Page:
Resources

Ballantine, Jeanne, et al. “Does the Center Hold? Reflections on a SOCIOLOGICAL CORE.” Teaching Sociology, vol. 44, no. 3, 2016, pp. 151–162., doi:10.1177/0092055×16647432.

Buechler, Steven. “What Is Critical about Sociology?” Teaching Sociology, vol. 36, no. 4, 2008, pp. 318–330., doi:10.1177/0092055×0803600402.

Collins, Patricia Hill. “On Book Exhibits and New Complexities: Reflections on Sociology as Science.” Contemporary Sociology, vol. 27, no. 1, 1998, p. 7., doi:10.2307/2654698.

Collins, Randall. “The Sociological Eye and Its Blinders.” Contemporary Sociology, vol. 27, no. 1, 1998, p. 2., doi:10.2307/2654697.

de Kock, Leon. “Interview with Gayatri Chakravorty Spivak: New Nation Writers Conference in

South Africa.” Ariel: A Review of International English Literature 23:3 (July 1992): 29-47

Erickson, Kai. “Preface.” Sociological Visions, pp. 1–11., doi:10.2307/j.ctt1xp3v27.3.

Go, Julian. “Decolonizing Sociology: EPISTEMIC Inequality and Sociological Thought.” Social Problems, vol. 64, no. 2, 2017, pp. 194–199., doi:10.1093/socpro/spx002.

Mills, Charles Wright. The Sociological Imagination. Oxford University Press, 2000.

Selznick, Philip, and Peter L. Berger. “Invitation to Sociology: A Humanistic Perspective.” American Sociological Review, vol. 29, no. 2, 1964, p. 285., doi:10.2307/2092134.

Garfinkel’s What is Ethnomethodology- (Quick) Summary

Garfinkel’s What is Ethnomethodology? explains the concept of ethnomethodology by which it focuses on how people interpret their social reality through their knowledge. People use conversation and gestures or social interactions to retain their sense of reality in each situation. Ethnomethodology refers to how people reflect their activities through errors and examinations of their personal experiences as they become codified; the fragments of social reality become codified through past experiences. The ad hoc becomes part of ethnomethodology since ad hoc means something created for a particular goal that is subjective to change or rejected. Garfinkel mentions that ethnomethodology refers to a study of practical actions that prone to be problematic due to subjective rules given to people. An example to explain ethnomethodology is the jury. The jury determines what decisions to go with on their actions, to determine what may or may not work for desired results. The jury discourses on the evidence of the case and follow the rules they are given by society as a whole. The jury is looking for a rational approach that will function well enough to reach the case’s ultimate decision.

Ethnomethodology seems to focus on what is accountable as a method. This method helps people determine the goals they want to reach by whatever method seems to be accountable enough. The reasoning of the methodology is individualized, which means that it is subjective to each person using to study the social order. The common sense of ethnomethodology is by a person’s common sense of reality and their social reality compared to other people’s social reality. Each person’s social reality differs from personal upbringing and knowledge, by which Garfinkel seems to advocate scholars to recognize how their interpretation is subjective by nature.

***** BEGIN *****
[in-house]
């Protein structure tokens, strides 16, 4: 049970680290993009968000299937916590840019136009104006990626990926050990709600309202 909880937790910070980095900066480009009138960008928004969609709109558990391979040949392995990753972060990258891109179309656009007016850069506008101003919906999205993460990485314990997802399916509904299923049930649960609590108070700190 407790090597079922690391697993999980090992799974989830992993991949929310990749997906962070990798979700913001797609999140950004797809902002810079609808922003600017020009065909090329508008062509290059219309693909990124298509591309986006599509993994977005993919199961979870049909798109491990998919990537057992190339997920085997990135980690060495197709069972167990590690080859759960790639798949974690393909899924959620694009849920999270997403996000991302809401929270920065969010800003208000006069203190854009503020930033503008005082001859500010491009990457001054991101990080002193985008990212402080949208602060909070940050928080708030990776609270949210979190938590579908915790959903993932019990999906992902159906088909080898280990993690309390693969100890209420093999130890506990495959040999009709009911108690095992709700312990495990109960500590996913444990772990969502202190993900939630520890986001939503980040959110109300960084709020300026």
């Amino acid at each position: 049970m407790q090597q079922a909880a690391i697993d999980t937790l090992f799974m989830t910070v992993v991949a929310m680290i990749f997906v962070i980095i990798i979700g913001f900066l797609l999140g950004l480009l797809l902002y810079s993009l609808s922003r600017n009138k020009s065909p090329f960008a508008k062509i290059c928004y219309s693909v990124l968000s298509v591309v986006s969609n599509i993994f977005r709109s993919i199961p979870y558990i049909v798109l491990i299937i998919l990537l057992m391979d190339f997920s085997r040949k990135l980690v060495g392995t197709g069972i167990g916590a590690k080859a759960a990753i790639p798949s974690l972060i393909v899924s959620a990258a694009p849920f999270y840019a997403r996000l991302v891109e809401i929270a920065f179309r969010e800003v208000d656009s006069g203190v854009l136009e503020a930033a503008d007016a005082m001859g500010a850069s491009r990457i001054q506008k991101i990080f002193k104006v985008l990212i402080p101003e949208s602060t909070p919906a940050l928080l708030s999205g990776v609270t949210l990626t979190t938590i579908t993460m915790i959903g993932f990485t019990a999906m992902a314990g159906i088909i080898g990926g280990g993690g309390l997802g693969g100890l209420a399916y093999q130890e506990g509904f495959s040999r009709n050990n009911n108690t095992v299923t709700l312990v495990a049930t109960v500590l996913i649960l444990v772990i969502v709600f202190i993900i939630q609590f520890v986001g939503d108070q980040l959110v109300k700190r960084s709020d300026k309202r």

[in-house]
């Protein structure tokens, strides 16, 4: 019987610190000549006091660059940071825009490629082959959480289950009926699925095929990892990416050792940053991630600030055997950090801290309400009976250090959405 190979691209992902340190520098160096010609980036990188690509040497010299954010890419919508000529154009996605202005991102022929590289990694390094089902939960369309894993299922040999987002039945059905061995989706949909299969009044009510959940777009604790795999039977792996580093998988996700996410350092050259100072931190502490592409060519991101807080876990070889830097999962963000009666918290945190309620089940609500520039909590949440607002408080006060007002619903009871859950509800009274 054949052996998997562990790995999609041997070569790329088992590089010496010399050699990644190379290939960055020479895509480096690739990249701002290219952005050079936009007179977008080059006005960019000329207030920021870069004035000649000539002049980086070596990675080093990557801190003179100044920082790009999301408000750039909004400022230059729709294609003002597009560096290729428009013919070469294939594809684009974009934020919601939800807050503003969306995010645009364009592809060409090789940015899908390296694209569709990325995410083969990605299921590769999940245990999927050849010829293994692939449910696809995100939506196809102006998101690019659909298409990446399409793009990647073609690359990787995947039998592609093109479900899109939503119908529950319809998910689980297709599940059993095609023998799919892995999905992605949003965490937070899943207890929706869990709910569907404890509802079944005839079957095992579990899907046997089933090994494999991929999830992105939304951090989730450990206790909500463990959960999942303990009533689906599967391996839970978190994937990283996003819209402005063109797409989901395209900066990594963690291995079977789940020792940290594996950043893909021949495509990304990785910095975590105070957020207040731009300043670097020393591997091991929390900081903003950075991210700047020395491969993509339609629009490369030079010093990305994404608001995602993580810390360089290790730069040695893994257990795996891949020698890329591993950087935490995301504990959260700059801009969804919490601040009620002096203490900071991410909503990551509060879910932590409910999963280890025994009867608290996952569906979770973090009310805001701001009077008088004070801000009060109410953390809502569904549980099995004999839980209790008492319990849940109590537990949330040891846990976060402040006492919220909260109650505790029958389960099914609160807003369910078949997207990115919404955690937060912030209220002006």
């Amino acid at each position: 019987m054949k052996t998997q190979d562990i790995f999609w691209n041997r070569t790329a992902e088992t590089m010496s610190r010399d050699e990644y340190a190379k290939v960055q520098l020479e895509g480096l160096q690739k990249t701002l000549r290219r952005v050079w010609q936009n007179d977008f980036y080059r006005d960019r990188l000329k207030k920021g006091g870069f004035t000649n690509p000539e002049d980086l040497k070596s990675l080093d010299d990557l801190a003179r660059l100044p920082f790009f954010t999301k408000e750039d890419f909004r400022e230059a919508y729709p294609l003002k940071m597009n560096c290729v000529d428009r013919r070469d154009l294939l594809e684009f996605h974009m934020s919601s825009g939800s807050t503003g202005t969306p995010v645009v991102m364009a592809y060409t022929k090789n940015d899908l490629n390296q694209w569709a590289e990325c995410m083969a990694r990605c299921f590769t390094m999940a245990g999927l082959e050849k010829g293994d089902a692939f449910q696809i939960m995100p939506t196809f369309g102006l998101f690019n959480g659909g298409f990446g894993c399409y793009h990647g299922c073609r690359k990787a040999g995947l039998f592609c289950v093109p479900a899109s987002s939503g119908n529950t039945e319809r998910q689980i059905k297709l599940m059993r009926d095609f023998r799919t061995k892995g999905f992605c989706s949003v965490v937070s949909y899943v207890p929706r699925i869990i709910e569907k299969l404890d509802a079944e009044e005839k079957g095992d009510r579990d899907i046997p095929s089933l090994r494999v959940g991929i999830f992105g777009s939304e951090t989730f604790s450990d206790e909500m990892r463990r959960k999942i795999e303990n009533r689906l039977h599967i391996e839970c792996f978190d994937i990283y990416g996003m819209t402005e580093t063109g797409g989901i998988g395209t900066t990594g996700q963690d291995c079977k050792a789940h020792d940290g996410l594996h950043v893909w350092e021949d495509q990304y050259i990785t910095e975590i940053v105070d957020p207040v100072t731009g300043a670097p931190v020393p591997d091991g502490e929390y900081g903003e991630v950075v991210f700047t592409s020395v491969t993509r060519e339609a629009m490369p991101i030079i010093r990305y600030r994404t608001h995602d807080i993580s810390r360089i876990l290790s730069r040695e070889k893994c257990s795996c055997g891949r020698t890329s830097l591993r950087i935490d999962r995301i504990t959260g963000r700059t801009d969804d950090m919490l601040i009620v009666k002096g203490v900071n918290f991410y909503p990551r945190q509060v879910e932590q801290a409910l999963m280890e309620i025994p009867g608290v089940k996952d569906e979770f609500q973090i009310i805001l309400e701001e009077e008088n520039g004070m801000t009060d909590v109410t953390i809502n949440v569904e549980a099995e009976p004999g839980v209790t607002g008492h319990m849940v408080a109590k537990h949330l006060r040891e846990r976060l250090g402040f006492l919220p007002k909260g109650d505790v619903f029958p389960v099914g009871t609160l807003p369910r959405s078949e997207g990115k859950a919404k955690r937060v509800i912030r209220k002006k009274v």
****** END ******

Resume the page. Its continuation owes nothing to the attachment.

Semiotic Analysis Time: A Slice of Sensual Pizza

A Slice of Sensual Pizza

The printed advertisement is for a pizza brand called Daiya, which the name Daiya sounds closer to the word dairy. According to babynamewizard.com, the name Daiya is also a Polish feminine name for “gift” or “present”. The ad is from a website called Adsoftheworld.com and published in July 2016 in the United States. I do not know if the ad exists elsewhere. The advertisement’s audience seems general, except its for those want dairy-free, like vegans and lactose-intolerant consumers. The message suggests that the taste of the pizza is exceptional good, by expressing humor. The socio-historical context of the text is that it is part of contemporary consumerism. Cultures differ from each other in advertisements by its signifiers. The ads may focus more on text rather than the image. Some ads may inform readers about the product by its advantages. Other ads may use aesthetic approaches to attract consumers. Ads can use humor or reflective storytelling to get consumers’ attention. It involves using a discourse with dominant ideas. Researchers can use a visual method as a communication tool as “border crossers” (Liebenberg 2009). We can deconstruct the semiotics by searching for its meanings, such as ironies or casual relations. The metaphors can serve as an analogy while metonymy as an association. The relevance of analyzing the ad is to understand what social groups are represented and hailed and their mythologies. Mythology involves associating a product with cultural meaning, as part of the strategy (Tolson 1996). The people representing in advertisements disclose cultural implications through gestures, traits, and fashion. The messages in advertisements reveal implicitly or explicitly cultural values or mythologies.